by Robin Miniter
With the economic recession in full swing, Americans are digging deep into their wallets – and now their gardens – for an answer to the crisis.
“It does make a good deal of sense economically speaking to have these gardens and to be self sufficient, especially in our economy where food prices are rapidly rising,” says James Marconi, a senior Political Science minor at Marist College.
For 2009 alone, the National Gardening Association predicts a 19 percent increase in home gardening based on spring seed sales data and a telephone survey. The plots have been compared Eleanor Roosevelt’s WWII era “Victory Gardens,” which symbolized the self-reliance of the American peopl. According to Roger Doiron of Kitchen Gardeners International, at their peak these gardens supplied 40 percent of the nation’s fresh produce. With history coming in full circle, First Lady Michelle Obama recently broke ground for a garden on the South Lawn of the White House with daughters Sasha, 7, and Malia, 10, as well as Washington D.C. area school children at her side.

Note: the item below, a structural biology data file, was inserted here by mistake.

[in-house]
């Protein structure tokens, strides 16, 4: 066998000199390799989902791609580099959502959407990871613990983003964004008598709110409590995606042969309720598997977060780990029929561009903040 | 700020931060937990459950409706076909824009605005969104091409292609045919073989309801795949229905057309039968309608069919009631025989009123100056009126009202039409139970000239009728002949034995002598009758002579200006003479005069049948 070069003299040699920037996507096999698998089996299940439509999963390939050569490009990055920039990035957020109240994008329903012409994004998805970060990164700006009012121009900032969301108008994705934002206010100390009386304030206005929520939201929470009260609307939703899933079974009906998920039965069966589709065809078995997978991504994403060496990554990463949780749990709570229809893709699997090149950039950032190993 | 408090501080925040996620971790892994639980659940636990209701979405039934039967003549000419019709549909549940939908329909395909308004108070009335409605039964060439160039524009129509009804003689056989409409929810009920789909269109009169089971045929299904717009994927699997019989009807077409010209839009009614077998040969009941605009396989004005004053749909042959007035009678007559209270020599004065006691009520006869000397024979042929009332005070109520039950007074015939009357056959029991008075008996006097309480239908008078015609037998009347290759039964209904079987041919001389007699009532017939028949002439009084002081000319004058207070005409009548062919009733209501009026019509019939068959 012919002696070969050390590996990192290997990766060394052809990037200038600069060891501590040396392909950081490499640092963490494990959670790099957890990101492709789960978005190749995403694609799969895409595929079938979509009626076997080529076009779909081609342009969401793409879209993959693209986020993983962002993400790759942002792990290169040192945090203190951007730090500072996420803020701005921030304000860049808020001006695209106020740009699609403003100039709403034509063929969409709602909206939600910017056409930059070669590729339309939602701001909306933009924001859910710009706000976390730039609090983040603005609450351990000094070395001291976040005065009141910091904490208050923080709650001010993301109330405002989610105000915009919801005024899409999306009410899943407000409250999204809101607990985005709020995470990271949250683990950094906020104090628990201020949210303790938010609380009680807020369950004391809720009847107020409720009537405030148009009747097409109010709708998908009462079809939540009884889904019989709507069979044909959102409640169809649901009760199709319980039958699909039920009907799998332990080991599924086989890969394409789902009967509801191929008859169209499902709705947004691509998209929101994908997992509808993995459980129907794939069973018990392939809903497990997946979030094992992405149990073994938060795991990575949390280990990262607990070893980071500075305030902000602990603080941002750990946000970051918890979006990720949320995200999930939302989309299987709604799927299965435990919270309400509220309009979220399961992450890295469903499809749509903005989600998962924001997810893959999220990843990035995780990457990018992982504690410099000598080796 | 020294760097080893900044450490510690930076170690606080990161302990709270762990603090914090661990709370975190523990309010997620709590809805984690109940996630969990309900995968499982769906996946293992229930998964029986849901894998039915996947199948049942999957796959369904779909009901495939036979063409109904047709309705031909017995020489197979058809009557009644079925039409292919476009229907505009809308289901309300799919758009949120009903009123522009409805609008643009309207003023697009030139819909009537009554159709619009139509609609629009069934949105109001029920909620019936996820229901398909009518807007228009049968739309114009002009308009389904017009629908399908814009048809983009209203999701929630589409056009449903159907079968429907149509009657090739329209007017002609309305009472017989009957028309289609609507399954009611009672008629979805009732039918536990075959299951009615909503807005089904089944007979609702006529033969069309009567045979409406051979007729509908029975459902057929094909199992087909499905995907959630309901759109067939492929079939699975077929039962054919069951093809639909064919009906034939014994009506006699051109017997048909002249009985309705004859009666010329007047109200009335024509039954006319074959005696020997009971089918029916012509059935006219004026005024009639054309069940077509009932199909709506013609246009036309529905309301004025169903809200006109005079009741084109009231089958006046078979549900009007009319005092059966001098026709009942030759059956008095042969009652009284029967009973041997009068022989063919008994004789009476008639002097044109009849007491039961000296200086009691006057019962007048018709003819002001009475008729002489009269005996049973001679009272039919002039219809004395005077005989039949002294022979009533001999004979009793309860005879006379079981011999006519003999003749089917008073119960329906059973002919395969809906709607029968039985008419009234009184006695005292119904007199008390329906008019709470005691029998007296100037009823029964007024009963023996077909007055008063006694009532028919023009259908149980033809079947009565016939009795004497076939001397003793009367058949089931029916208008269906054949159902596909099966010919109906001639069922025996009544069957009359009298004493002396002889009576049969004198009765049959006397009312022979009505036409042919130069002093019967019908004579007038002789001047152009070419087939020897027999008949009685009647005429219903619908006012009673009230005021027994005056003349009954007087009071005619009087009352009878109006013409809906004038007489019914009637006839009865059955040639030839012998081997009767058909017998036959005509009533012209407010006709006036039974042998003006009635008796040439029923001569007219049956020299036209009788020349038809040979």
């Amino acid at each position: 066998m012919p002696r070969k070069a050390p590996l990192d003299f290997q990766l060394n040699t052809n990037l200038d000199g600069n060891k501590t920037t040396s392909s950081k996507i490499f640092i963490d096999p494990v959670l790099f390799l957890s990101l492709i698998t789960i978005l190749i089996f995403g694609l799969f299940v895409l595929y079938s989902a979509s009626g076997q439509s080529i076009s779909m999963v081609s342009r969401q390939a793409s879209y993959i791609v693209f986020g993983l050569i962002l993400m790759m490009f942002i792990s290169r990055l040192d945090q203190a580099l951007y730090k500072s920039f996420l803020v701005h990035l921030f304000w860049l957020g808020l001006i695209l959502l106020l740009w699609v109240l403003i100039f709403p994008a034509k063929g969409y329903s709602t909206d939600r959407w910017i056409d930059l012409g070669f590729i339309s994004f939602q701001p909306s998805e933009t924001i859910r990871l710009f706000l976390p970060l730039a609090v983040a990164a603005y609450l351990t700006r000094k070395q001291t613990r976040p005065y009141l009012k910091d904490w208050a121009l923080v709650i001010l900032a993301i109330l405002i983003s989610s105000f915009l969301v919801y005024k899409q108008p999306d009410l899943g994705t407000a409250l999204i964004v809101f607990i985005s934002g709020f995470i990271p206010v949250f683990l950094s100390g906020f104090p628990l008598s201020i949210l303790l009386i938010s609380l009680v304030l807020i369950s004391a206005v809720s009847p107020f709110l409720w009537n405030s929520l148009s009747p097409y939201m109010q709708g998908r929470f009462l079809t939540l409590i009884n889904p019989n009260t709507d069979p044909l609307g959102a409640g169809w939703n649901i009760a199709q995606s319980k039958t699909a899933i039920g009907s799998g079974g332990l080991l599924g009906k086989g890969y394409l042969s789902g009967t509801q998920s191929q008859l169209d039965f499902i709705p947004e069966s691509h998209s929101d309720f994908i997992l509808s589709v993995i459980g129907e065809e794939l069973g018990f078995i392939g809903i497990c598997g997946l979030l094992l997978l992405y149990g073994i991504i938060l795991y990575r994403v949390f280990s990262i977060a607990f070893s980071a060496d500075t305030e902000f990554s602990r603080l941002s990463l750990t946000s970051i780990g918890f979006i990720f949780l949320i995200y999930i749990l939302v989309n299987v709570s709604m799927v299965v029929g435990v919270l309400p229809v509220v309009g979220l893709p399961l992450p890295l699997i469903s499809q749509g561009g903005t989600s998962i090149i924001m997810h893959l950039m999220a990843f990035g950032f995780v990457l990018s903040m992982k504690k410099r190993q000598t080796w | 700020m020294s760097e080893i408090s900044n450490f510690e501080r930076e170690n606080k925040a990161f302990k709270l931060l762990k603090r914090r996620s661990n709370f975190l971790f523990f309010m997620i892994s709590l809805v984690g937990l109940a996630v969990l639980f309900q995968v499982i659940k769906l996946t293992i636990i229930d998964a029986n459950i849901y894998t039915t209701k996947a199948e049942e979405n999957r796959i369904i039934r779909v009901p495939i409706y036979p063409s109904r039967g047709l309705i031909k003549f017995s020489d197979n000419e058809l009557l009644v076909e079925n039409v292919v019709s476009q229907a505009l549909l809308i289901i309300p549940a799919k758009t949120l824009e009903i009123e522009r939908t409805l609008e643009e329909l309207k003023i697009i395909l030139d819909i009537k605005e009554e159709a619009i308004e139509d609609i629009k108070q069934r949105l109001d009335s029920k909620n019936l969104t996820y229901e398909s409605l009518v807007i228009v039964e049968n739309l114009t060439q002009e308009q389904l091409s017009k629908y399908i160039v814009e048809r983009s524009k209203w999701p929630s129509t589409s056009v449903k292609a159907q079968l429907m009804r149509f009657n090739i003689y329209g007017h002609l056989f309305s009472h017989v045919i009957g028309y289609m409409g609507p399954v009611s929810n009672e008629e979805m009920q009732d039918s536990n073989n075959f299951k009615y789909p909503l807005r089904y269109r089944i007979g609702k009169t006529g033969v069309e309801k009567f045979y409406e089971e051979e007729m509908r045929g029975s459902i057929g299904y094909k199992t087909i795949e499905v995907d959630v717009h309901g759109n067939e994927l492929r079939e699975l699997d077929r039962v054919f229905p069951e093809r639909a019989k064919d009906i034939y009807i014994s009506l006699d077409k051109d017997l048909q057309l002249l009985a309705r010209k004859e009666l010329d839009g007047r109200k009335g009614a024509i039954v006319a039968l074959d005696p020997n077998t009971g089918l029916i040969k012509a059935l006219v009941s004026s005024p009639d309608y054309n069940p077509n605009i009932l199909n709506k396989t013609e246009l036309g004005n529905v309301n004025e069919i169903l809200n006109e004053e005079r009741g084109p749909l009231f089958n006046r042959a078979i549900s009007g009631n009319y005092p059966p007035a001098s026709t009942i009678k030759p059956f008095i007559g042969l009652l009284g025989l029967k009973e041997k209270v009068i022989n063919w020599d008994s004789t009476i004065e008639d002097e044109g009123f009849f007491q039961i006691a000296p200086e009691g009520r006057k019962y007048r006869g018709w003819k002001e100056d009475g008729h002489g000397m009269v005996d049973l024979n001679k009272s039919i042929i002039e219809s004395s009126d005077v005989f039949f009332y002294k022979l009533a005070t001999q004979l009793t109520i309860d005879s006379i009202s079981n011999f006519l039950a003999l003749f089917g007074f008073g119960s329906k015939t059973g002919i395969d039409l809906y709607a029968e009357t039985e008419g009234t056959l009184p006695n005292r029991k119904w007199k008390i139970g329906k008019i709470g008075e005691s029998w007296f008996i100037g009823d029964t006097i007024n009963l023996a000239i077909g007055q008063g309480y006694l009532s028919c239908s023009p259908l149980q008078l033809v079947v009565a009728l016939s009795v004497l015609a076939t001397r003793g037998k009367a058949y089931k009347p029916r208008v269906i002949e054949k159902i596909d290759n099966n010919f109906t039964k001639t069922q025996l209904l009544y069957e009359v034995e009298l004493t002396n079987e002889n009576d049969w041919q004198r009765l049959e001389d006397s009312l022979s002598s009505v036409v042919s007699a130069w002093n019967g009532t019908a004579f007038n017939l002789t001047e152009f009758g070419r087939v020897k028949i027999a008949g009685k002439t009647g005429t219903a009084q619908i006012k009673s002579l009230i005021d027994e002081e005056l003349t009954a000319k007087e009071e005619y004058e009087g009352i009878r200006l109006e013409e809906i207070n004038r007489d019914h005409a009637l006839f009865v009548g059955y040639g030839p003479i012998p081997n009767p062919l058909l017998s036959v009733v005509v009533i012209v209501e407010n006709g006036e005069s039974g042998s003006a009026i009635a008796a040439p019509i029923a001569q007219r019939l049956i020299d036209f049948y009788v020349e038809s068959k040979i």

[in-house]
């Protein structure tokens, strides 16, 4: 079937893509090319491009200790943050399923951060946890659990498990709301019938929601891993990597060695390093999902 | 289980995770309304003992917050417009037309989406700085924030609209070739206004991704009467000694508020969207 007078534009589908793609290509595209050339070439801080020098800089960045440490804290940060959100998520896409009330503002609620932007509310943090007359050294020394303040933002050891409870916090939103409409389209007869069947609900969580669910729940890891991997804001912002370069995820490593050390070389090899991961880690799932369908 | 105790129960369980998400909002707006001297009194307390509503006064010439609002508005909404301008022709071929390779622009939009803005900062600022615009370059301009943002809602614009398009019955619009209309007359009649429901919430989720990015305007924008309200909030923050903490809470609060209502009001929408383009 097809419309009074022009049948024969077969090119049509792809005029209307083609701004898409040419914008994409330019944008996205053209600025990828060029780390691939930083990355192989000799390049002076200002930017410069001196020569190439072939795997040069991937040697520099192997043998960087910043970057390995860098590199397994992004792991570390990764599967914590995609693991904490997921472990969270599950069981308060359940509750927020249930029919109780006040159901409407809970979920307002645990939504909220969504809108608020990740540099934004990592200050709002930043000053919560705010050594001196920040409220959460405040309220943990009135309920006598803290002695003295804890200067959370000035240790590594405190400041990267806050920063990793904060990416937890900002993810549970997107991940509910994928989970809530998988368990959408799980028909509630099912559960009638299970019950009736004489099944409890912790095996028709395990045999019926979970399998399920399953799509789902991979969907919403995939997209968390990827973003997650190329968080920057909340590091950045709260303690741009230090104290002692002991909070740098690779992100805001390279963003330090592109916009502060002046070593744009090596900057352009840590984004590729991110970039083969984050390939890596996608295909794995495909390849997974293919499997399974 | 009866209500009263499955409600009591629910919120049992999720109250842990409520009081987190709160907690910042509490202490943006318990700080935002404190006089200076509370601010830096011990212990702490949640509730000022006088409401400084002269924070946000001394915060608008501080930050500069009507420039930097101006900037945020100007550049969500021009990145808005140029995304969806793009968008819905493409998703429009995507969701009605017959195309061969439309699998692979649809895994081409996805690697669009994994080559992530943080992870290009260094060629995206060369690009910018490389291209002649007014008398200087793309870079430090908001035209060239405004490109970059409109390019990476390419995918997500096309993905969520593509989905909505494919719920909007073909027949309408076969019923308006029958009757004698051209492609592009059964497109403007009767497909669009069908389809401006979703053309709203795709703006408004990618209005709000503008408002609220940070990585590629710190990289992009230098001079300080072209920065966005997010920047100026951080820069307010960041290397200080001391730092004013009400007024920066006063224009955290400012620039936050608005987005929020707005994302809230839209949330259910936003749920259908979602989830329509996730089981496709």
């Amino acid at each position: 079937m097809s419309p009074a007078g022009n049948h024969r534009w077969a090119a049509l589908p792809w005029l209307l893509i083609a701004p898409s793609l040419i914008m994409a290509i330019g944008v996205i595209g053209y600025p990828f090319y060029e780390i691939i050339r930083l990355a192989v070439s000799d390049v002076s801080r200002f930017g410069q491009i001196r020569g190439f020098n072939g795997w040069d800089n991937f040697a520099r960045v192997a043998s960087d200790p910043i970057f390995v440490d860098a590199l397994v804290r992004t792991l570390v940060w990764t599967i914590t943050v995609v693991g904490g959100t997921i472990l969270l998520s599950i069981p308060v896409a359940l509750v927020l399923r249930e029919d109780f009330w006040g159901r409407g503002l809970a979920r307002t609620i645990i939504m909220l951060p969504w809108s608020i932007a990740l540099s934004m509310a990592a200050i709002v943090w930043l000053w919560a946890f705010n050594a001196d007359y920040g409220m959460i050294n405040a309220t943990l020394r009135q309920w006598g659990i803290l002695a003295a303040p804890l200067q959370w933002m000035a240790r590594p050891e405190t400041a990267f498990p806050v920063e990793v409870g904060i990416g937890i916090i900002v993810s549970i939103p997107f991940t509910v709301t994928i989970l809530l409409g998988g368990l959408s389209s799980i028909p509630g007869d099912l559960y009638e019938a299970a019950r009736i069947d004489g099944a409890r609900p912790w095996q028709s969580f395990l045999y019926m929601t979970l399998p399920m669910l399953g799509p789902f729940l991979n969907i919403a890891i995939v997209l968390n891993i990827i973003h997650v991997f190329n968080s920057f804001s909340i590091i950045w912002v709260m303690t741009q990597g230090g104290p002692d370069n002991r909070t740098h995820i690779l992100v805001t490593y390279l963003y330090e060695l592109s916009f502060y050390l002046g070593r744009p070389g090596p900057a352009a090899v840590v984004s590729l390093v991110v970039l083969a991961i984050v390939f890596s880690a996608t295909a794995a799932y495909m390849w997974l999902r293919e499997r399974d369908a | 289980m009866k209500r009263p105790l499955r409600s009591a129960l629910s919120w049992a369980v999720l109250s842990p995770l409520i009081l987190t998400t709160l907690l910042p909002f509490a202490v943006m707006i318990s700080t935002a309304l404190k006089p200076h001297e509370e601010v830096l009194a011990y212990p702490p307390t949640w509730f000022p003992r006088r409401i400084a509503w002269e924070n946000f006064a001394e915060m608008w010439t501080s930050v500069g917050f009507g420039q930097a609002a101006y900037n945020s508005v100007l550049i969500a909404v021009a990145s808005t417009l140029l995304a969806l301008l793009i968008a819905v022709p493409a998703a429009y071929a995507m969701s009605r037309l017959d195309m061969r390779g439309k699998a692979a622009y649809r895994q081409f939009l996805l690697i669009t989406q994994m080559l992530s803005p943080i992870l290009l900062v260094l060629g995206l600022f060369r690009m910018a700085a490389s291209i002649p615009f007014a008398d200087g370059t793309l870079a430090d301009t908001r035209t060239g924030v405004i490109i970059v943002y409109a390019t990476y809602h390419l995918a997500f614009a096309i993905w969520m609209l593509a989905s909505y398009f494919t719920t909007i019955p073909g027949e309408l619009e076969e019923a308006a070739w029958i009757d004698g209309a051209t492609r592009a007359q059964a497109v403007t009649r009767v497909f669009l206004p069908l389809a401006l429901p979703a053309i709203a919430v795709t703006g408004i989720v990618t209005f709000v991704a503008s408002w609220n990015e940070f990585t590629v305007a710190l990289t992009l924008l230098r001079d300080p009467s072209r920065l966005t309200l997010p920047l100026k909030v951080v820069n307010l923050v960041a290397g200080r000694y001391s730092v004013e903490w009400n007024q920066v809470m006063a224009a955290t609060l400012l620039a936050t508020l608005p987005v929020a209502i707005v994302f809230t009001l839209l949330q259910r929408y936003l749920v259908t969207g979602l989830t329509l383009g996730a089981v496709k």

The Washington Times reported that a well-maintained vegetable patch can yield hundreds or thousands of dollars in returns per year. “One-fifth of survey respondents said they planned to start a food garden this year, while more than half said they already were gardening to save on groceries,” reported the Times.
Sophie Ordway, a sophomore English-Writing major, grew up in a gardening family. Her mother, a botany major at the University of Michigan, “treats her plants like they’re her children.” She says that recession gardening would be, “great if everyone had the space and time to do it, and went in on it together… I think it would work.”
To put your green thumb to the test, Easy-Garden-Tips.com offers a guide to get your patch up and running. Locally, the Hudson River Valley will soon be blossoming with local farmers markets. With a higher quality and at a lower price, the fruits of these gardeners’ labor will not only support the local economy, but will help to put food on your table – and theirs.
Easy recipes from your garden to your table:
- zucchini herb pesto
- Indian summer tomato salad
- spinach and strawberry salad
- Cajun-style stuffed peppers
- summer squash bread